This is another take on non-interactive transactions.
I had posted a failed attempt in the past here
Recently, Gary Yu proposed a scheme that modified current Mimblewimble transactions. "Pay-to-Address" / "Pay-to-Public-Key": Non-Interactive Transaction Solution for Mimblewimble
in an Email To: firstname.lastname@example.org
In this writeup I propose allowing non-interactive transactions based on the insight that the Rangeproof and the commitment to zero H multiplier can be separated to allow sending to a pay-to public key.
I’ll develop the method following these steps: Alice is sending to Bob
- Bob publishes a “send-to” key with a signature proving no H-Multipliers in his public key
- Alice generates a transaction on her own to her own blinding factors and with range proofs on her own outputs as well as zero H multiplier signatures
- Each one output in her transaction, now proven to be in range, is forwarded to one recipient cover by re-blinding it for the ultimate recipient. Since we have (single input goes to single output) we can say this step requires no range proof. However, we still require a zero H-multiplier proof. This is done as follows
- To preserve Bob’s anonymity, Alice generates a private shared secret with Bob , q, for the purposes of this transaction
- Alice generates a blinding factor for Bob based on his “send-to” key and the shared secret and applies it to one of the transaction outputs
- Alice generates a “ Sender Generated Signature ” on the transaction output that proves that the output minus the input has no H-multiplier.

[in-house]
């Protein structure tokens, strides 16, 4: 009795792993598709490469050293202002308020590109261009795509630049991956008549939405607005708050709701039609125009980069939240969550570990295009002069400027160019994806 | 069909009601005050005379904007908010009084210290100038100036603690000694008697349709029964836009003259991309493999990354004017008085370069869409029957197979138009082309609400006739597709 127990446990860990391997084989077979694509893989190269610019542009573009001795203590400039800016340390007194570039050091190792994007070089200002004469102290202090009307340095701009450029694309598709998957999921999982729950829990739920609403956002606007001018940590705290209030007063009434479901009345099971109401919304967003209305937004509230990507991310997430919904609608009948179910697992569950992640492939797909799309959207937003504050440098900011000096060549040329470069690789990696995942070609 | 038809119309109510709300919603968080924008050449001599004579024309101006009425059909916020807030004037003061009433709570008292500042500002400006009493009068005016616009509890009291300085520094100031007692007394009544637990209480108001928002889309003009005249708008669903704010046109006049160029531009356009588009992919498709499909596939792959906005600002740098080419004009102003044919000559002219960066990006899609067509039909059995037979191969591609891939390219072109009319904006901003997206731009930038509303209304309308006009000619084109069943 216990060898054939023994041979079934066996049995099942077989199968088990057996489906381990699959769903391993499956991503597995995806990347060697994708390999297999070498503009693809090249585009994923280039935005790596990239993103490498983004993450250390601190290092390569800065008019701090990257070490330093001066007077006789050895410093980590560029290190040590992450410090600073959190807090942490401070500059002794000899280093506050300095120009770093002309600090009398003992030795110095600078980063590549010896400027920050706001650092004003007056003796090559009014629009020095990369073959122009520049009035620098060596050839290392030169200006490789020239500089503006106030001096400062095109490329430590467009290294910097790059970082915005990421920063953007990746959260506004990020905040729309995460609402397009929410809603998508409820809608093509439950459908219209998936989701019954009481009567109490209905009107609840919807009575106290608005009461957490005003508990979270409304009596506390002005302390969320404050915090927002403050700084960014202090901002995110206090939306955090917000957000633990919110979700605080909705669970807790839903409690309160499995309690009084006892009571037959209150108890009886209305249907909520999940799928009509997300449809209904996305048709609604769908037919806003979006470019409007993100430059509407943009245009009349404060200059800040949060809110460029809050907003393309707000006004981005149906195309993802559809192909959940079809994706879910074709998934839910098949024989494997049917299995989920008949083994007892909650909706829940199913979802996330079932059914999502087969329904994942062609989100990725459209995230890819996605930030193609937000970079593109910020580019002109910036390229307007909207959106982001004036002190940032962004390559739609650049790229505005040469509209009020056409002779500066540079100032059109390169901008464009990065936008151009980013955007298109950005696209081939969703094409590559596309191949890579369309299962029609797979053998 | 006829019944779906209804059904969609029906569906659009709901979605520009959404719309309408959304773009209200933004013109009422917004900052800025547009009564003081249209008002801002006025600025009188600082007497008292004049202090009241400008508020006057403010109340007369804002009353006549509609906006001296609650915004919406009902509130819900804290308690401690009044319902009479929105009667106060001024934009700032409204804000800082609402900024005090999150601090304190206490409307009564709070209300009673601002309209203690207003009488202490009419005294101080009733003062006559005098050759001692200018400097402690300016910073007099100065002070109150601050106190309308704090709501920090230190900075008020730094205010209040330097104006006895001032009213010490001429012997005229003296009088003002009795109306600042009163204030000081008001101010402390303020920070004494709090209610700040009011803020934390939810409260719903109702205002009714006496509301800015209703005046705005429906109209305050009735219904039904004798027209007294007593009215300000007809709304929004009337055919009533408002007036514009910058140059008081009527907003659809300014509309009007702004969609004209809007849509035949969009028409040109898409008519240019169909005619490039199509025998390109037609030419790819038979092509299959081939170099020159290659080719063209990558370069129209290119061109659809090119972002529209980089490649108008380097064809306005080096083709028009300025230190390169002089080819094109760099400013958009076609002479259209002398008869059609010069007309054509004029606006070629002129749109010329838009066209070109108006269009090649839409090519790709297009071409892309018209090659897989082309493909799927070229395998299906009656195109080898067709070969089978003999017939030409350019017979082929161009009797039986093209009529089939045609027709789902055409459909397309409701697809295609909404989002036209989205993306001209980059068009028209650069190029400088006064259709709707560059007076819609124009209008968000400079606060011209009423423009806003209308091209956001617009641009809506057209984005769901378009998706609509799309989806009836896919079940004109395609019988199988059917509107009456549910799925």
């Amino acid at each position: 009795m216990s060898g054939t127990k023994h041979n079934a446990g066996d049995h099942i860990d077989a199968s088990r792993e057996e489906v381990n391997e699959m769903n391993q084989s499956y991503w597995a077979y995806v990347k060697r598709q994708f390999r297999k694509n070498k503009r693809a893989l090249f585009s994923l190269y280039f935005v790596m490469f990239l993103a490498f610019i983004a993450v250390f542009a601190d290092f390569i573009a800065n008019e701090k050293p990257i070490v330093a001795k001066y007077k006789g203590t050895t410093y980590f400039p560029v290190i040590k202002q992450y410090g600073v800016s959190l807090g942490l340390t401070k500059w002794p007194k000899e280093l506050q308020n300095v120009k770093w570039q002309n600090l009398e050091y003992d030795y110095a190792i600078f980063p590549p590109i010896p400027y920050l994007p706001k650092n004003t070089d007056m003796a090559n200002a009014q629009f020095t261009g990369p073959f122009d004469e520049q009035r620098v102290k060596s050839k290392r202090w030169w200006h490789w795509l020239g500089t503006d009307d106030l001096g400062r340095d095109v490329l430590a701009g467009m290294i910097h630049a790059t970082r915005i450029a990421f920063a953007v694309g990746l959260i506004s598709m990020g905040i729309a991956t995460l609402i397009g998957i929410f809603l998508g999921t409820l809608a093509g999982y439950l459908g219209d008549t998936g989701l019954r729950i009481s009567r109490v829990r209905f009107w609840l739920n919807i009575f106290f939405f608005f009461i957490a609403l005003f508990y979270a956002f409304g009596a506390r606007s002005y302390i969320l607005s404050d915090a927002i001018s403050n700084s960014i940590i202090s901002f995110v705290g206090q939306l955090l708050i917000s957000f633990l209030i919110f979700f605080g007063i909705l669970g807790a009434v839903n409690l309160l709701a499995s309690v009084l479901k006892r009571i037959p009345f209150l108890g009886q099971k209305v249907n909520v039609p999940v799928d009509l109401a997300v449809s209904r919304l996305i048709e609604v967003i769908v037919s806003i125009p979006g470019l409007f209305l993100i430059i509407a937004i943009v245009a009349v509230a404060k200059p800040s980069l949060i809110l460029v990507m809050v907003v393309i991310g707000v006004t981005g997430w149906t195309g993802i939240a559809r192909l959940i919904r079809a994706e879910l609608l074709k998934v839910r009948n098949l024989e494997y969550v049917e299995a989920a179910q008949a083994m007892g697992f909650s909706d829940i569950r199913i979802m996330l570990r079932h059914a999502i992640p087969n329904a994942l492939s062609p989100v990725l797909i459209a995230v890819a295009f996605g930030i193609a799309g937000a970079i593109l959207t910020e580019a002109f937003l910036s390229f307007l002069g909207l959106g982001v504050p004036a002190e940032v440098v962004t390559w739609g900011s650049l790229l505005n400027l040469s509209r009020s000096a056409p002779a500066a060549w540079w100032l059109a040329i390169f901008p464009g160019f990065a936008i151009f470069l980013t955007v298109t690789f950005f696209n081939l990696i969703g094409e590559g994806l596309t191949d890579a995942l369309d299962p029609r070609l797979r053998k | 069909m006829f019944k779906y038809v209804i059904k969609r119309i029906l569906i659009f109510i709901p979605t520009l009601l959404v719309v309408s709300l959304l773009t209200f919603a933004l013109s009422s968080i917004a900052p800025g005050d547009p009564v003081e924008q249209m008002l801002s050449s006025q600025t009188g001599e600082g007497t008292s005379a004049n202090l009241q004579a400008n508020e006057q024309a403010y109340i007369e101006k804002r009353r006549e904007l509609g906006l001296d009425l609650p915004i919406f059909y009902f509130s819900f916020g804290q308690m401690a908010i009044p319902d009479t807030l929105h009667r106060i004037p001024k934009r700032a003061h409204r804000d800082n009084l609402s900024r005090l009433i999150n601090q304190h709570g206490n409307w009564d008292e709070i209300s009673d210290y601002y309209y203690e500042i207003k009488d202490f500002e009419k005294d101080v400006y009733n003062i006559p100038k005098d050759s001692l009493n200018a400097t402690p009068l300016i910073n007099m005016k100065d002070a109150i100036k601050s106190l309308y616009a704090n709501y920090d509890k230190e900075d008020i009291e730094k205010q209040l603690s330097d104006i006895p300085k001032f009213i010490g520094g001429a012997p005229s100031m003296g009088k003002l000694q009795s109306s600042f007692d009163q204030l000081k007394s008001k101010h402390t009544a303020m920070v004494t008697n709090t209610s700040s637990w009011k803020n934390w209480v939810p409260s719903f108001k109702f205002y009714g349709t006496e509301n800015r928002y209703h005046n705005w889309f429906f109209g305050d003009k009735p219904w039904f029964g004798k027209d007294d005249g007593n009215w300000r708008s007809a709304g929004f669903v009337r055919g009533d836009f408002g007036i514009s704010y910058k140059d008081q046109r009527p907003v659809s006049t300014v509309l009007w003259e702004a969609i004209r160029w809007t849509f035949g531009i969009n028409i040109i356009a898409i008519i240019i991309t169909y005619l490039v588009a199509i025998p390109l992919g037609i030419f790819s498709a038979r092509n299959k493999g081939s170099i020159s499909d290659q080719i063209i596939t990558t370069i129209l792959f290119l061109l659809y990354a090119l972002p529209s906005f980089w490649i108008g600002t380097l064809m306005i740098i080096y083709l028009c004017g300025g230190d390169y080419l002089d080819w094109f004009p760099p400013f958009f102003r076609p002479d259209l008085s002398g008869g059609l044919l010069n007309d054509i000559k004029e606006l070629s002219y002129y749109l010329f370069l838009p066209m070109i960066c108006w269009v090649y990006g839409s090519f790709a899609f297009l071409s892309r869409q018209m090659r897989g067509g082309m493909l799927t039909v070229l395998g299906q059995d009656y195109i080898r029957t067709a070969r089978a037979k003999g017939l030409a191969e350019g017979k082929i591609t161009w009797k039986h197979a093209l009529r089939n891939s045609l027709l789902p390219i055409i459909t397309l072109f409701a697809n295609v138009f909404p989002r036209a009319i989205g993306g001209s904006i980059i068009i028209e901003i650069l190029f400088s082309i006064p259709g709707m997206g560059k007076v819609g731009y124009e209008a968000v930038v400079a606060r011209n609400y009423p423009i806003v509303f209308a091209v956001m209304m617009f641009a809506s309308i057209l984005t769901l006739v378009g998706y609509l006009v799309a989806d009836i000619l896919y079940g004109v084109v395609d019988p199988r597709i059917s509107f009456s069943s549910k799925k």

The main difference in transactions is that each output has an extra blinding step after the range proofs are done .
Receiver Publishes a Receive Public Key with “Zero H-Multiplier” Signature
Bob publishes a “Send-To” key, “B”, with secret “b”. Where B = bG.
Bob also publishes a signature to prove the H multiplier is zero in his public key:
r = Hash(b)
R = rG
s = Hash(G)b + r
The signature, (R,s) with public key B, proves the H multiplier in B is zero.
Sender-Generated Zero H-Multiplier Signature
The insight here is that Alice can generate another signature for Bob from his published one with the same desirable property. Alice has a private key, a, with public key A = aG. Alice, generates a shared secret with Bob as follows:
q = Hash(m,aB) where B is Bobs public key and m is unique to this transaction
Note q is now a shared secret between Alice and Bob since Bob can generate it with q = Hash(m,bA)
Now notice that multiplying both sides of Bob’s Schnorr signature by the shared secret produces another relationship that still holds the properties we desire.
q (s = Hash(G)b + r) which expands to qs = Hash(G)qb + qr
So, given [(R,s) B], Alice can generate [(qR, qs) qB], renamed [(R’,s’) B’], which is a signature that proves that the H multiplier in B’ is zero. (B’ = qB, if B’ has a non-zero H multiplier then B must have one as well, which is a contradiction.)
Sender Generated Blinding Factor
Alice now uses B’ as the difference of the blinding factor for Bob and her blinding factor (Bob’s public blinding factor can be calculated from the difference) and publishes (R’,s’) as the proof that B’ has a zero H multiplier; verifiable as s’G = Hash(G)B’ + R’ (from qs = Hash(G)qb + qr )
Both Alice and Bob know the shared secret q, but only Bob knows b’, the secret part of B’, since b’ = qb and only bob knows b.
By careful choice of A and m, Alice and Bob will never interact.
- A is selected as the curve point corresponding to the blinding factor the sender, Alice, is using on the input coins.
- m is selected as the Hash of unique parts of the input.
- Bob, the recipient, has a wallet that checks all new outputs by retrieving A and m, calculating a q = Hash(m,bA), and checking that B’ has the property that B’ = Hash(m,bA)B
- The wallet then calculates Bob’s blinding factor from B’, determines the sent balance, and adds the balance to the total Bob has in the wallet.
No interaction between Bob and Alice outside the transaction required!